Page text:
Adaptation amidst Prosperity and Adversity: Insights from Happiness Studies from around the World
AbstractSome individuals who are destitute report to be happy, while others who are very wealthy report to be miserable. There are many possible explanations for this paradox; the author focuses on the role of adaptation. Adaptation is the subject of much work in economics, but its definition is a psychological one. Adaptations are defense mechanisms; there are bad ones like paranoia, and healthy ones like humor, anticipation, and sublimation. Set point theory--which is the subject of much debate in psychology--posits that people can adapt to anything, such as bad health, divorce, and extreme poverty, and return to a natural level of cheerfulness. The author's research from around the world suggests that people are remarkably adaptable. Respondents in Afghanistan are as happy as Latin Americans and 20 percent more likely to smile in a day than Cubans. The findings suggest that while this may be a good thing from an individual psychological perspective, it may also shed insights into different development outcomes, including collective tolerance for bad equilibrium. The author provides examples from the economics, democracy, crime, corruption, and health arenas. Copyright 2011, Oxford University Press.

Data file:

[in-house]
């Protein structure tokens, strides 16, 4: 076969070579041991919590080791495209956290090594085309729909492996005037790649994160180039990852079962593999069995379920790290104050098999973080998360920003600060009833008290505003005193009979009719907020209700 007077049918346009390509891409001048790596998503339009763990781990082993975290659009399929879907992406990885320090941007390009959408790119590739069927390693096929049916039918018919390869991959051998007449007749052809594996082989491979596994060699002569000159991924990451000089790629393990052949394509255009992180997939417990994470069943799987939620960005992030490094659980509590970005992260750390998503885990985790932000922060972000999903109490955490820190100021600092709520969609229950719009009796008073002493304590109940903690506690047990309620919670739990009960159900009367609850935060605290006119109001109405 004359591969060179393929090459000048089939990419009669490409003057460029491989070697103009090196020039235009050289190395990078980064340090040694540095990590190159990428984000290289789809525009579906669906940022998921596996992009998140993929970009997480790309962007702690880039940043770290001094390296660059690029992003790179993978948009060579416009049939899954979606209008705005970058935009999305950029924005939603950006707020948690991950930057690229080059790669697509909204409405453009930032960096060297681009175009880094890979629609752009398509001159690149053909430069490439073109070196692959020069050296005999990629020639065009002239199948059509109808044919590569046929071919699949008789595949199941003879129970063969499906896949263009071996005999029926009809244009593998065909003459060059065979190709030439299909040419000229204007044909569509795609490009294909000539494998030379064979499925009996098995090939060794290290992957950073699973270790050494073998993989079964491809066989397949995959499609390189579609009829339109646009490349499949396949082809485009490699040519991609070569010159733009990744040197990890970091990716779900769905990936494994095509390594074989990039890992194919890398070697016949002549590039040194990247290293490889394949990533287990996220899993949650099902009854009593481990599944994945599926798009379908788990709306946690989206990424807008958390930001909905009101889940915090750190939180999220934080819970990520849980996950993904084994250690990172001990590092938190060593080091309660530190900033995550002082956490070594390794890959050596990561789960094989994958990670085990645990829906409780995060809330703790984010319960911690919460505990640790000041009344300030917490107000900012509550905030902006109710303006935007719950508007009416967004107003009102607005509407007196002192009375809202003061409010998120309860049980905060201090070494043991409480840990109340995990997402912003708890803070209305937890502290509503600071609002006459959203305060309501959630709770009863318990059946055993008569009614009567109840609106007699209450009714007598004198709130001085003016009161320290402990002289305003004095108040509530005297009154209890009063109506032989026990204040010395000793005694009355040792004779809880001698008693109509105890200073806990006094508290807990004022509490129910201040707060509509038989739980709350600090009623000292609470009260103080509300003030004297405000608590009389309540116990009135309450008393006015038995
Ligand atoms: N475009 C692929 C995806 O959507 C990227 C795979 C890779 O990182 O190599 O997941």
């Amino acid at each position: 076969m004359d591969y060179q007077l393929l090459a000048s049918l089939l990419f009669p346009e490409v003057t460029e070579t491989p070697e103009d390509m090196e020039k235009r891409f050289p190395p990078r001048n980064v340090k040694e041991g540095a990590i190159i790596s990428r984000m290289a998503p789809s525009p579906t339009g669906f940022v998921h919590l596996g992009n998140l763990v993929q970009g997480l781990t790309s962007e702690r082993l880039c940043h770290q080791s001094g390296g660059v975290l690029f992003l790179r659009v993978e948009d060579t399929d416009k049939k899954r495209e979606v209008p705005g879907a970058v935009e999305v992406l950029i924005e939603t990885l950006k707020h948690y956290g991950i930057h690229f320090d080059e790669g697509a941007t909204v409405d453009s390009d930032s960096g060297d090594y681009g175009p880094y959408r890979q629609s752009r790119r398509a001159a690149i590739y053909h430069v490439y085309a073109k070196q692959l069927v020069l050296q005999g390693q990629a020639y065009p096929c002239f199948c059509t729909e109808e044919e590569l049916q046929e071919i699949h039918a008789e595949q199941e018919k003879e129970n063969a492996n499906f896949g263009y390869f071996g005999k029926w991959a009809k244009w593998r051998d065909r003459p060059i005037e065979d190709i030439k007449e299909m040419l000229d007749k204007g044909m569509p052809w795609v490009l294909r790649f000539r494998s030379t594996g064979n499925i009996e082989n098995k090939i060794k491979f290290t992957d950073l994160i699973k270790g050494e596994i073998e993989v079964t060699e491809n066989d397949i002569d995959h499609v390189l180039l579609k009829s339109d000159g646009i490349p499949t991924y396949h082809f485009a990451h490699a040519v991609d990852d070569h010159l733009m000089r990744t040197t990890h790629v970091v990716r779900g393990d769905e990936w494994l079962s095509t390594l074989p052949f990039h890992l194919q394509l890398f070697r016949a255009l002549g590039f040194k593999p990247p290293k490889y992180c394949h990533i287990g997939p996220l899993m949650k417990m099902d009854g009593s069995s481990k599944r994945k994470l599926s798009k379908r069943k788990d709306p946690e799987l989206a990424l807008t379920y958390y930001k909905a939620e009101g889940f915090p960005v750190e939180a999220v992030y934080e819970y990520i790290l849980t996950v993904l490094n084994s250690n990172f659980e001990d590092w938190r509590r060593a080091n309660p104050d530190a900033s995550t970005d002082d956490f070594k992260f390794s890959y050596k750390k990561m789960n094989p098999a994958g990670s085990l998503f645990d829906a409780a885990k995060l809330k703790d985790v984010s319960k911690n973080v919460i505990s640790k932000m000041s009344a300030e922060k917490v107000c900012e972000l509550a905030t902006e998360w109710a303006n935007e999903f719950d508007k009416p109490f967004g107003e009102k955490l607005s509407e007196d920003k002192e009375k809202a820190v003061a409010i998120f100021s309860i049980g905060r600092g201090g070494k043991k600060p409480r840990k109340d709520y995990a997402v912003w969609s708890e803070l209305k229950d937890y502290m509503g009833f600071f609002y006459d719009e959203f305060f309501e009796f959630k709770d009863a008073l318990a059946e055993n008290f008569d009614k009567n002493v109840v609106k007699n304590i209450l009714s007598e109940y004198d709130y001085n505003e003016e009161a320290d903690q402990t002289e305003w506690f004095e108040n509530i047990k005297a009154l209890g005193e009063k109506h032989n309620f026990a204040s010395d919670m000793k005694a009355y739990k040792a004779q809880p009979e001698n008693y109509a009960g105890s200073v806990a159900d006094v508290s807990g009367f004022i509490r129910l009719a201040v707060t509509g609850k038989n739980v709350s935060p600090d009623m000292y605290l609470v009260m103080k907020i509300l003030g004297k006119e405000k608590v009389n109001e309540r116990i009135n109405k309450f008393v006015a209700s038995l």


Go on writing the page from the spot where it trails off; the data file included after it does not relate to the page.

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Bibliographic InfoArticle provided by World Bank Group in its journal The World Bank Research Observer.
Volume (Year): 26 (2011)
Issue (Month): 1 (February)
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- Edsel Beja, 2012.
"Subjective Well-Being Approach to Environmental Valuation: Evidence for Greenhouse Gas Emissions,"
Social Indicators Research,
Springer, vol. 109(2), pages 243-266, November.
- Beja Jr., Edsel L., 2011. "Subjective Well-Being Approach to Environmental Valuation: Evidence for Greenhouse Gas Emissions," MPRA Paper 27862, University Library of Munich, Germany.
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